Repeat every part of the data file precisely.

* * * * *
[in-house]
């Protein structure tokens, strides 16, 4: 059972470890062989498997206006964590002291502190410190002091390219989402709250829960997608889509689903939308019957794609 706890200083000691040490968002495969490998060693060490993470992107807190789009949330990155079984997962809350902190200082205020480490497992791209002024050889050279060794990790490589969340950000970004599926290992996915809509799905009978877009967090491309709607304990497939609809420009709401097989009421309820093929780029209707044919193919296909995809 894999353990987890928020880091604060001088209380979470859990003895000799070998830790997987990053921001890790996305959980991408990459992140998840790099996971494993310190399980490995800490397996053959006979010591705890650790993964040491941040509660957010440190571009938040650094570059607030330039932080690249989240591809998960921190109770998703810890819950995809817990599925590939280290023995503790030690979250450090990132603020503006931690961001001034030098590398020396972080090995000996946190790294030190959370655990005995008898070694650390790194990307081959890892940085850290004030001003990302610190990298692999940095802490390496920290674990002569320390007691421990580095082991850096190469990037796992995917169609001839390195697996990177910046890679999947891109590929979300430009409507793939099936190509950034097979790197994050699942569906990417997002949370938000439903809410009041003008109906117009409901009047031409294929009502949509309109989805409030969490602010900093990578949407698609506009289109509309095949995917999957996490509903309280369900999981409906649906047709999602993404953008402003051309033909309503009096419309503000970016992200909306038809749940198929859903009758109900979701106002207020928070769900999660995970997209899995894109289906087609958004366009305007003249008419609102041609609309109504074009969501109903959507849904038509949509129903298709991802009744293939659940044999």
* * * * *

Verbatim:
[in-house]
């Protein structure tokens, strides 16, 4: 059972470890062989498997206006964590002291502190410190002091390219989402709250829960997608889509689903939308019957794609 706890200083000691040490968002495969490998060693060490993470992107807190789009949330990155079984997962809350902190200082205020480490497992791209002024050889050279060794990790490589969340950000970004599926290992996915809509799905009978877009967090491309709607304990497939609809420009709401097989009421309820093929780029209707044919193919296909995809 894999353990987890928020880091604060001088209380979470859990003895000799070998830790997987990053921001890790996305959980991408990459992140998840790099996971494993310190399980490995800490397996053959006979010591705890650790993964040491941040509660957010440190571009938040650094570059607030330039932080690249989240591809998960921190109770998703810890819950995809817990599925590939280290023995503790030690979250450090990132603020503006931690961001001034030098590398020396972080090995000996946190790294030190959370655990005995008898070694650390790194990307081959890892940085850290004030001003990302610190990298692999940095802490390496920290674990002569320390007691421990580095082991850096190469990037796992995917169609001839390195697996990177910046890679999947891109590929979300430009409507793939099936190509950034097979790197994050699942569906990417997002949370938000439903809410009041003008109906117009409901009047031409294929009502949509309109989805409030969490602010900093990578949407698609506009289109509309095949995917999957996490509903309280369900999981409906649906047709999602993404953008402003051309033909309503009096419309503000970016992200909306038809749940198929859903009758109900979701106002207020928070769900999660995970997209899995894109289906087609958004366009305007003249008419609102041609609309109504074009969501109903959507849904038509949509129903298709991802009744293939659940044999």